So, this particular Uber arbitration award is wrongly decided. Of much broader importance, however, the award brings home something critical about progressive federalism: namely, progressive states need to clarify that gig workers, like Uber drivers, are employees within the meaning of state employment law. Continue reading
Yesterday afternoon, the largest public-employee union in California announced a deal with the state government to avert a Monday strike. Though terms of the contract have yet to be released, leaders of Service Employees International Union Local 1000 called the agreement a win for the group’s 95,000 members.
Following up on our earlier coverage of President-elect Trump’s deal with Carrier to keep 1,000 factory jobs in Indiana, Politico reports that criticism has begun to emerge on the right from none other than Sarah Palin. The former Alaska governor and rumored Trump Cabinet pick called the agreement, which will apparently grant the company substantial tax relief, “crony capitalism” bearing the “hallmark[s] of corruption.”
In further manufacturing news, the New York Times looks into how heated rhetoric from Trump and others may negatively impact domestic production. Noting the reliance of many American manufacturers on imported parts, the Times spoke with factory owners and academics afraid that a trade war — especially one involving the imposition of new tariffs on goods from China — could ultimately make U.S. goods less competitive.
Also at the Times, Patricia Cohen analyzes recent economic news and observes that President Obama will be handing off an economy far stronger than those generally present when the White House switches parties. After 80 straight months of job growth in the private sector, unemployment is at its lowest level since the summer of 2007 — and, with 5.5 million open jobs, two major deficiencies in the current recovery (wage growth and labor force participation) seem poised to creep up. More analysis on the contrast between current economic conditions and those in 2008 comes from Jared Bernstein, the former chief economist to Vice President Joe Biden.
In a historic move, California will grant farm workers an expanded right to overtime pay that now matches that of other workers. According to The Los Angeles Times, new rules will be phased in over four years beginning in 2019, and “will lower the current 10-hour-day threshold for overtime by half an hour each year until it reaches the standard eight-hour day by 2022″ as well as ” phase in a 40-hour standard workweek for the first time. The governor will be able to suspend any part of the process for a year depending on economic conditions.” More than 90% of California farm workers are Latino, and more than 80% are immigrants.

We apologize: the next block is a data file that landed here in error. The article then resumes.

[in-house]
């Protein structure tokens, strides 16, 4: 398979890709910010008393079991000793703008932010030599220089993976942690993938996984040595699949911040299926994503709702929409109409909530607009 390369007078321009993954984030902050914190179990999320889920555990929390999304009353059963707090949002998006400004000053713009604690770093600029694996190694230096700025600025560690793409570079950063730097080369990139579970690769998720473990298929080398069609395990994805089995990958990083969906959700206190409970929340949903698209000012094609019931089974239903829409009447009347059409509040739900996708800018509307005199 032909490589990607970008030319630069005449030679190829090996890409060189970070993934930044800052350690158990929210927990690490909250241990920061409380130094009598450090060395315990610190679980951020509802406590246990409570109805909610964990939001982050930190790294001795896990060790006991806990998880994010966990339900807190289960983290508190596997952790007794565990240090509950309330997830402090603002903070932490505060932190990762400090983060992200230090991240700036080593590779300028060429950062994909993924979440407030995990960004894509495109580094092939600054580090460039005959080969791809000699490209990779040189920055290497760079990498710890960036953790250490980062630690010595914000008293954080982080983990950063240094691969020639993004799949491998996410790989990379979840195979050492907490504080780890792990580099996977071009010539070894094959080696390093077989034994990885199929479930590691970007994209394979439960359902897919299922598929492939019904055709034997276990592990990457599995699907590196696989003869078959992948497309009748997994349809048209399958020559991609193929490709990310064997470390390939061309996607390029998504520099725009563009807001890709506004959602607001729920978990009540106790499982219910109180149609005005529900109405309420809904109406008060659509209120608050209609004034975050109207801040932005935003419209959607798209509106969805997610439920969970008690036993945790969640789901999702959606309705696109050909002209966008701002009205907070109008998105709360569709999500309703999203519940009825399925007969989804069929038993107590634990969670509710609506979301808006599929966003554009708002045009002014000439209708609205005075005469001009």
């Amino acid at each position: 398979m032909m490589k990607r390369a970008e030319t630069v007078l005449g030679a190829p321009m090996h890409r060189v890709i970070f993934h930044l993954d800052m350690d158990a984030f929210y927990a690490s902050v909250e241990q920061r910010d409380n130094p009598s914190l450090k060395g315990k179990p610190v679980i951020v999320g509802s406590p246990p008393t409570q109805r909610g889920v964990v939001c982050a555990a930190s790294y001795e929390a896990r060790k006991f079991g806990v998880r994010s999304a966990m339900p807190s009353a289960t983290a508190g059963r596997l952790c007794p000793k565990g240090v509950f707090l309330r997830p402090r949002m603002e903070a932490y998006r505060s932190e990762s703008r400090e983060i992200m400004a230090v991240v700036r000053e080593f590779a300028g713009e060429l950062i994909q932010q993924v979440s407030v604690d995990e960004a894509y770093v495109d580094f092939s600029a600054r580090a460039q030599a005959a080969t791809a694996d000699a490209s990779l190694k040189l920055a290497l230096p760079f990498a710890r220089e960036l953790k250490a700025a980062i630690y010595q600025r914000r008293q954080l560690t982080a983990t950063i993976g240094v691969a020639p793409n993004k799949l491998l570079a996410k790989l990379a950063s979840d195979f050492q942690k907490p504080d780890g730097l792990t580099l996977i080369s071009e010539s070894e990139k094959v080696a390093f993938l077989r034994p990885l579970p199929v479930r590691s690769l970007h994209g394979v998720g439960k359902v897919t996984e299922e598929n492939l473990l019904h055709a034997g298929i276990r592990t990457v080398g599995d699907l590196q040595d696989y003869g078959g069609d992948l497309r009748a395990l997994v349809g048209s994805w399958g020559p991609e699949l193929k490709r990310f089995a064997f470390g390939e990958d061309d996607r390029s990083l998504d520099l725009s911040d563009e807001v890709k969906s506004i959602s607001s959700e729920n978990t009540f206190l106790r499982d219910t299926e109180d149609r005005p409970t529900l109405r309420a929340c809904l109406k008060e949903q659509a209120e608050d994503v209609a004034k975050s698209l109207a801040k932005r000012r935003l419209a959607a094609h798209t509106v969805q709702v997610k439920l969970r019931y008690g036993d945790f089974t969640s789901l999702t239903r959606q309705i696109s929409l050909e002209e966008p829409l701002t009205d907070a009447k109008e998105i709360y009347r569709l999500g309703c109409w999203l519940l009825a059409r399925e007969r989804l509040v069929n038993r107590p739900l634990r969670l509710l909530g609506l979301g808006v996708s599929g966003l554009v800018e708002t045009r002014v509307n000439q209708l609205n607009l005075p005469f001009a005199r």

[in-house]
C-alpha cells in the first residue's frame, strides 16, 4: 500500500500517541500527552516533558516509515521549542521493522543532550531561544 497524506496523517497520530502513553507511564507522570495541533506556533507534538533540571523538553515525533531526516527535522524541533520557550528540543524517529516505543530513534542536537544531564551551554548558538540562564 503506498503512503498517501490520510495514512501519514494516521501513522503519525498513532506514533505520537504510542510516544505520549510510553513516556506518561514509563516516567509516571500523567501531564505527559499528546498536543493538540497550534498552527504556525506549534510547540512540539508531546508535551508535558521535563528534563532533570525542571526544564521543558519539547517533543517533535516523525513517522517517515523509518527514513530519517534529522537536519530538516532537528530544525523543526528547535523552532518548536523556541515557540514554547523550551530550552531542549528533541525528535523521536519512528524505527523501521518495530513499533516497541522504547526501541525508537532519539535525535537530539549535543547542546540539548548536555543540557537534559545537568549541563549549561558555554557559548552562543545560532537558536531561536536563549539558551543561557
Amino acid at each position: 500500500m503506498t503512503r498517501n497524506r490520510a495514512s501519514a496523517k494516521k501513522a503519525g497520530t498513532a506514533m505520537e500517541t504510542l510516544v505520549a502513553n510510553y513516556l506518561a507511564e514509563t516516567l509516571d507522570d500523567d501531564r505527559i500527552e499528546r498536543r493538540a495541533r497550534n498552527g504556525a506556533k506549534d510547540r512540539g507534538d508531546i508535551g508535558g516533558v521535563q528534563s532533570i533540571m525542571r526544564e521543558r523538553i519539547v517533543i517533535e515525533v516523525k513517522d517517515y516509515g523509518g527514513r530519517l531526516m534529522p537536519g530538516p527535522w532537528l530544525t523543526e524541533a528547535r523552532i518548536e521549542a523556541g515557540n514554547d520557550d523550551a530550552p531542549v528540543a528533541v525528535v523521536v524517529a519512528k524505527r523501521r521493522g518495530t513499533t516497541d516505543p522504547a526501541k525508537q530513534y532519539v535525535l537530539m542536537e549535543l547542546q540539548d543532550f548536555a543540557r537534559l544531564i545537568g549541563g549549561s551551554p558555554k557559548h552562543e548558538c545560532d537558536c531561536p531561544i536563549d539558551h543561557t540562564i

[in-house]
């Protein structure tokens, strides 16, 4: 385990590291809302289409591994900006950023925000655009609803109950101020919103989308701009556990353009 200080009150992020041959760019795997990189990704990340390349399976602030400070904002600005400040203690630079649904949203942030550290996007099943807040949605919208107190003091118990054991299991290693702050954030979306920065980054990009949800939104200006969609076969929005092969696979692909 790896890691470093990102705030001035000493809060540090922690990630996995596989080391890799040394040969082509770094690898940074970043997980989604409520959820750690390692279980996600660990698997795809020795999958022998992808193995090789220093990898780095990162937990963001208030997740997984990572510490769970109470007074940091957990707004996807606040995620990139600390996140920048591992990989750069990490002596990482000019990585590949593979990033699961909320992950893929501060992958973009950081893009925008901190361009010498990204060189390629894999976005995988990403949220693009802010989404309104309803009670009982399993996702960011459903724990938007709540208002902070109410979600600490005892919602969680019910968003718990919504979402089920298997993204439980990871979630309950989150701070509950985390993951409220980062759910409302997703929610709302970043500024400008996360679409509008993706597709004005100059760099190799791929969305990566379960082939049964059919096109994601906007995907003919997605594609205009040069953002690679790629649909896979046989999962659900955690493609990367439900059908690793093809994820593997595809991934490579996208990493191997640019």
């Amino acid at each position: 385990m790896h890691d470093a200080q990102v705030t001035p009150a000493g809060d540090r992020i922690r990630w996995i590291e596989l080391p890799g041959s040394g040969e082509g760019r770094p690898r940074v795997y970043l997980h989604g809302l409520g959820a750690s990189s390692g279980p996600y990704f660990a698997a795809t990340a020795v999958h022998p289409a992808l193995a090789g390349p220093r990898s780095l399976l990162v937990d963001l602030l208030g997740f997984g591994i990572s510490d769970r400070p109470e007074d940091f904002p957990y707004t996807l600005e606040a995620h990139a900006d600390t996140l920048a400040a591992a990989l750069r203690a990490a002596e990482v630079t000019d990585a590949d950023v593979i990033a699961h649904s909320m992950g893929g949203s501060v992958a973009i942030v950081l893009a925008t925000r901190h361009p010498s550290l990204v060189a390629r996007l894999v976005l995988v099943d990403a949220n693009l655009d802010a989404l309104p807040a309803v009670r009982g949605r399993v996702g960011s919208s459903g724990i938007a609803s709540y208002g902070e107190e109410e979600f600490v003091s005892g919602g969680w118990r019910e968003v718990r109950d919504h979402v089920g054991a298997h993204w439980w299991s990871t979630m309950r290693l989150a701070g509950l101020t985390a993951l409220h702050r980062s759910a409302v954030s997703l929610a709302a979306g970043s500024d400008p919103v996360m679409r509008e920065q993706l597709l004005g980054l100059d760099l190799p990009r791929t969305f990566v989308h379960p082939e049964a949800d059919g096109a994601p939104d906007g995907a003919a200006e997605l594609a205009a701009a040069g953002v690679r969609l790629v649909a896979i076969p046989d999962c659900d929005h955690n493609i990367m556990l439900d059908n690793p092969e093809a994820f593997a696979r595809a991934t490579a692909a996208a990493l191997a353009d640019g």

The faculty lockout at Long Island University continues. Inside Higher Ed reports that “Long Island University’s American Federation of Teachers-affiliated faculty union filed an unfair labor charge against the university with the National Labor Relations Board.” Charges include “repudiation of contract, refusal to bargain/bad faith bargaining, changes in terms and conditions of employment, and lockout.”
The battle over the classification of gig economy workers is just as robust across the Atlantic. The Guardian published an op-ed on whether UK employment law adequately protects gig economy workers. As in the US, UK law looks to the activities performed by workers to determine their status, irrespective of any contractual agreements. The writer concludes that “the law ought to be reviewed, given that more and more people are working within the gig economy and losing out on rights.
In a major ruling with significant ramifications for class actions challenging the classification of Uber drivers as independent contractors, the Ninth Circuit Court of Appeals in Mohamed v. Uber held that the majority of Uber’s driver arbitration agreements are in fact enforceable. In so doing, the Ninth Circuit reversed the determination of Judge Edward Chen of the Northern District of California (in prior proceedings and other cases) that the agreements were invalid and unenforceable since they contained what he found to be non-severable waivers of California’s Private Attorney General Act (PAGA). The arbitrability of the claims in Mohamed thus should have been determined by an arbitrator pursuant to the agreements, and not by Judge Chen.